This Steakhouse Stock Could Get Burned
Dec 05, 2018
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After years of 14% average annual profit growth and concomitant stock price appreciation, casual-dining chain Texas Roadhouse faces macroeconomic headwinds in the next 12 months that could rattle its stock.
Over the past five years, shares of the Louisville, Ky.-based purveyor of steaks, ribs, burgers, chicken, and sandwiches (ticker: TXRH) are up some 140% to about $65, far outperforming the powerful bull market's 50% gain in that time. With 570 units and a nearly $5 billion market cap, it's small enough that many shareholders expect continued gains in growth and have awarded the stock a premium valuation compared with peers.
But bears say the company faces stiff quarterly comparisons in the next few quarters. If both weaker earnings per share (EPS) growth and increased wages continue, the company could miss quarterly expectations. That could burn investors with a drop of up to 20% possible in 2019.
Texas Roadhouse missed estimates in the third quarter, but It did report a strong 5.5% same-store sales figure, a headline number that easily topped peers, which averaged about 2%. Same-store sales of 4.5% last year and 3.5% in 2016 consistently beat the industry. Third-quarter sales rose 10% to $595 million.
However, the rest of the quarter's figures weren't so hot. And the future could hold more of the same. With high expectations built into the stock valuation, that has some worried.
Earnings per share fell 7% to 40 cents from 43 cents, and the company missed analyst EPS expectations of 54 cents by a wide margin. That's unusual for this formerly steady grower, which last posted lower quarterly EPS in the fourth quarter of 2016. The stock fell from about $68 to $60 on the latest earnings report, but has since recovered to $65.
More important, operating margins came in 2.1 percentage points below expectations, primarily from higher wage costs. That's due to very tight labor markets in the U.S. as well as minimum wage increases.
While this is just one quarter, the performance pales in comparison to the company's average 20% EPS growth seen in the previous three quarters. Moreover, the macroeconomic problems that caused it are not going away, bears say. Texas Roadhouse said in a third quarter press release that it expects mid-single digit percentage labor-cost growth next year. Beating the strong comparisons from the fourth quarter of 2017 and the first two quarters of 2018 will be a tall order given the headwinds.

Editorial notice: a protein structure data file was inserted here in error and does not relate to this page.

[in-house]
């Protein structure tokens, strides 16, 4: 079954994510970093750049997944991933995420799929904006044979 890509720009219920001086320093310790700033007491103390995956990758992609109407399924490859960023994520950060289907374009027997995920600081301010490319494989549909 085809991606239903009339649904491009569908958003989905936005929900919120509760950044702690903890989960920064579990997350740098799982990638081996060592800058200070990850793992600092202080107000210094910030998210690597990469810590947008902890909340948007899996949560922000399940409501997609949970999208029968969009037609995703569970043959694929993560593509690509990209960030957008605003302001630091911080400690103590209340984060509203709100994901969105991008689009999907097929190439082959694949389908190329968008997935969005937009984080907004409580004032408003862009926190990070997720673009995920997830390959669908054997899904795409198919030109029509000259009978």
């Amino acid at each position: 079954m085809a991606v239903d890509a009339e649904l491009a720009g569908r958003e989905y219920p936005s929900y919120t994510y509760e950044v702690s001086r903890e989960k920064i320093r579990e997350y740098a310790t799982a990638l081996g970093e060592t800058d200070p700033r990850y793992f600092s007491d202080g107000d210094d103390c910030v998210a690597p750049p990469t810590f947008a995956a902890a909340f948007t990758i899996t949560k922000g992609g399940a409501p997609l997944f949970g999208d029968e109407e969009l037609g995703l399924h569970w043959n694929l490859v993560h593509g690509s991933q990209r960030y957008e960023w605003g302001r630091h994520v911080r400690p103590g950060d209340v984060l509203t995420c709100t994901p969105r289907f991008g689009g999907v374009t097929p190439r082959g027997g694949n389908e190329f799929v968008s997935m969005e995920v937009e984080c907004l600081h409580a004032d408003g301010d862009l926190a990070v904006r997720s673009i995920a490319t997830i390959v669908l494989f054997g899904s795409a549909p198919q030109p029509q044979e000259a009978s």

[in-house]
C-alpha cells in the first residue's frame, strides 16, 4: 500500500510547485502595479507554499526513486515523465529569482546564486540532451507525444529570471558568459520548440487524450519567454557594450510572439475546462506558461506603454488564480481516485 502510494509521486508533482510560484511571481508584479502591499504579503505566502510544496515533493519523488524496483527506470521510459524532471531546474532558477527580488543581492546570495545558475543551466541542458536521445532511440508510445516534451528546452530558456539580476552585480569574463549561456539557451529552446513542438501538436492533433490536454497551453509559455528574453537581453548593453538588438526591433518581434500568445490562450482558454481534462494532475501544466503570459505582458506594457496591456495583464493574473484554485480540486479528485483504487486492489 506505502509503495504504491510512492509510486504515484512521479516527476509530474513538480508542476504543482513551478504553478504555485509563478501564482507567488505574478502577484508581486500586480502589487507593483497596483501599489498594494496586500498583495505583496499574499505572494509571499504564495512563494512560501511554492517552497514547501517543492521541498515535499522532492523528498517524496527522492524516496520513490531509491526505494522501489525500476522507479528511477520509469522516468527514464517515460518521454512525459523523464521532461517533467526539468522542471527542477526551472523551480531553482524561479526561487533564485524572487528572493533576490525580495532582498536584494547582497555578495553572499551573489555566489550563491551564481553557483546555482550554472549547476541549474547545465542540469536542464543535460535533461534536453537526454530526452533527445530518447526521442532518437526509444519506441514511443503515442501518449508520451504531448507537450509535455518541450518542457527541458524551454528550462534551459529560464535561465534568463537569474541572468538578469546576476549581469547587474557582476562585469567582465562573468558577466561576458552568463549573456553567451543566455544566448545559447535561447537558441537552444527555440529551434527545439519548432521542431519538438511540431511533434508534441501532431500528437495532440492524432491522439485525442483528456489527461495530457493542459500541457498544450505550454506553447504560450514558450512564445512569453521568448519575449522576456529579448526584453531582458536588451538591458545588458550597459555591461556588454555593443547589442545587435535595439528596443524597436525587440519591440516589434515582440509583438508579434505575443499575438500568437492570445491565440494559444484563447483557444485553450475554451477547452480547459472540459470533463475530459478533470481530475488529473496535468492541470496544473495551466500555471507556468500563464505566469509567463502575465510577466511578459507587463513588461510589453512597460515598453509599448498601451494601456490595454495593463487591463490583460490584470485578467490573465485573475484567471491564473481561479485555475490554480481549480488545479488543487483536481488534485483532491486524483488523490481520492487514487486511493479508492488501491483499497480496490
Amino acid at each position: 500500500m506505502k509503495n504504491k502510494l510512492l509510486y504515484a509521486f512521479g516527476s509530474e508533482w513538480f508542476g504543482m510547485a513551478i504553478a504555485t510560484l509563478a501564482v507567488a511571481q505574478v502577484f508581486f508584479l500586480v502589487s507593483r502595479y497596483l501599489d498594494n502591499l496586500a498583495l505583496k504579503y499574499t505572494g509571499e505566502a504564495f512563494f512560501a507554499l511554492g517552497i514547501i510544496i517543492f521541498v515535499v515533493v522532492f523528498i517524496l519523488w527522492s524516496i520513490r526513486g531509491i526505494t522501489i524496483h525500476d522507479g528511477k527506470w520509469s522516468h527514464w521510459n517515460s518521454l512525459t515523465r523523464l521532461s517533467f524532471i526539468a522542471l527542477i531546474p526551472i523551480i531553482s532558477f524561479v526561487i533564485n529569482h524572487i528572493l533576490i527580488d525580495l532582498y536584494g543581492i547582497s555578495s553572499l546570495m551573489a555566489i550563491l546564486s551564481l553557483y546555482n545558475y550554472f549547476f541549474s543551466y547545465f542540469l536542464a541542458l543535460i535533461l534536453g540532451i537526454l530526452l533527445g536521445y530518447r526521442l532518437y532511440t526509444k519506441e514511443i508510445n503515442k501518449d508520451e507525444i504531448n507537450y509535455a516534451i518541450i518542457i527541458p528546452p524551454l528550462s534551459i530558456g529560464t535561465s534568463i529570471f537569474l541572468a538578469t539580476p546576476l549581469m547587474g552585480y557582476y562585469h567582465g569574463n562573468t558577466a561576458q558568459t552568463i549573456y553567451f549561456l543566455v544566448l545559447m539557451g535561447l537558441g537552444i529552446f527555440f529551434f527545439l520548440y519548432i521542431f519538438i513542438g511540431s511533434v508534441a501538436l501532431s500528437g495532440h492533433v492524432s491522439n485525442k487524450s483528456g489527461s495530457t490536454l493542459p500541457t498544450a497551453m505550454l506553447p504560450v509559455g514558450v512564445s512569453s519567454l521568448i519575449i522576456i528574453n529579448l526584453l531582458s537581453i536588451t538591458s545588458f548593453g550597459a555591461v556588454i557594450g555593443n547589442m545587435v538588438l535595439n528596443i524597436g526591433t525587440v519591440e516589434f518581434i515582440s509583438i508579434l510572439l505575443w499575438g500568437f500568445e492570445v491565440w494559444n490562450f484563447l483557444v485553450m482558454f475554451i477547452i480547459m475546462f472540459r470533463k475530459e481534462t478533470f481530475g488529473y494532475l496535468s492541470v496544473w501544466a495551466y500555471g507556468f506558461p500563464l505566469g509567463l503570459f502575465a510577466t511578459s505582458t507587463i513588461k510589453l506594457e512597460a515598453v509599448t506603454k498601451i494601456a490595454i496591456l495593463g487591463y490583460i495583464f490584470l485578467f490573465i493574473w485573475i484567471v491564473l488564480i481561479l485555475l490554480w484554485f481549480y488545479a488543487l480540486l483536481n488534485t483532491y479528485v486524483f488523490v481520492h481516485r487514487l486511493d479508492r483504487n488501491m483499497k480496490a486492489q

Sales growth trends are expected to slow further in the fourth quarter and in 2019, and the company has been forced to raise menu prices, notes Howard Penney, a managing director at Hedgeye Risk Management. The company might have to keep raising prices to keep its margins, he adds.
The latter isn't particularly good for a chain known for its value conscious customers. The average check is less than $17 per person. Increased menu prices could hurt traffic and add a new level of uncertainty to sales growth, says Penney, who rates the stock a short.
Not only has EPS growth decelerated because of higher labor costs, but much of 2018's profits benefited from extraordinary one-time tax cuts that Texas Roadhouse will lap next year, notes Jeff Farmer, an analyst with Gordon Haskett Research Advisors, an independent research firm. He has an underperform rating on the stock.
For example, in the third quarter income taxes were just $5.4 million, or 7.5 cents per share, down from $13 million, or 18 cents, in the same quarter of 2017. For the first nine months of 2018, taxes fell by $19 million, 15% of the $128 million in net income. Texas Roadhouse is going to lose that advantage next year and margins will continue to compress, Farmer adds.
Given the looming issues Texas Roadhouse faces, the earnings consensus for 2019 of $2.54 per share seems high, says Andrew Strelzik, an analyst at BMO Capital Markets. Though the consensus dropped sharply after the third-quarter earnings news, the likely trajectory is for further drops. This year, the consensus expects $2.18 in EPS.
Moreover, a bearish Strelzik expects the company's vaunted same-store sales growth to drop to 3.5% in 2019 from an anticipated 5.2% this year. "Casual dining valuations correlate very strongly with same-store sales, " adds the analyst, who expects the stock multiple will compress.
Farmer agrees. On a ratio of enterprise value (net debt plus market capitalization) to earnings before interest, taxes, depreciation and amortization (Ebitda), Texas Roadhouse shares trade at about 13 times his 2019 Ebitda estimate, compared with a casual-dining group trading around 10 times. Farmer sees the shares falling to an 11 times multiple, or $52 per share.
A Texas Roadhouse spokesman declined to give guidance on future comparable same-store sales growth or future traffic growth. He adds: "Our mid-single digit labor inflation guidance includes the impact of wage inflation and estimated growth in hours due to staffing initiatives, but doesn't include any impact from traffic growth next year." He also declined to comment on the amount of EPS growth attributable to tax reductions.
The restaurant chain raised prices about 0.3% in mid-December 2017, 0.8% in late March 2018 and around 1.7% in mid-November, 2018. "We may take additional pricing sometime in the first half of 2019 depending on traffic growth, labor and commodity inflation trends and the overall health of the economy," says the spokesman.
The impediments to the chain's growth appear hard to dodge and investors might want to steer clear of Texas Roadhouse until they dissipate.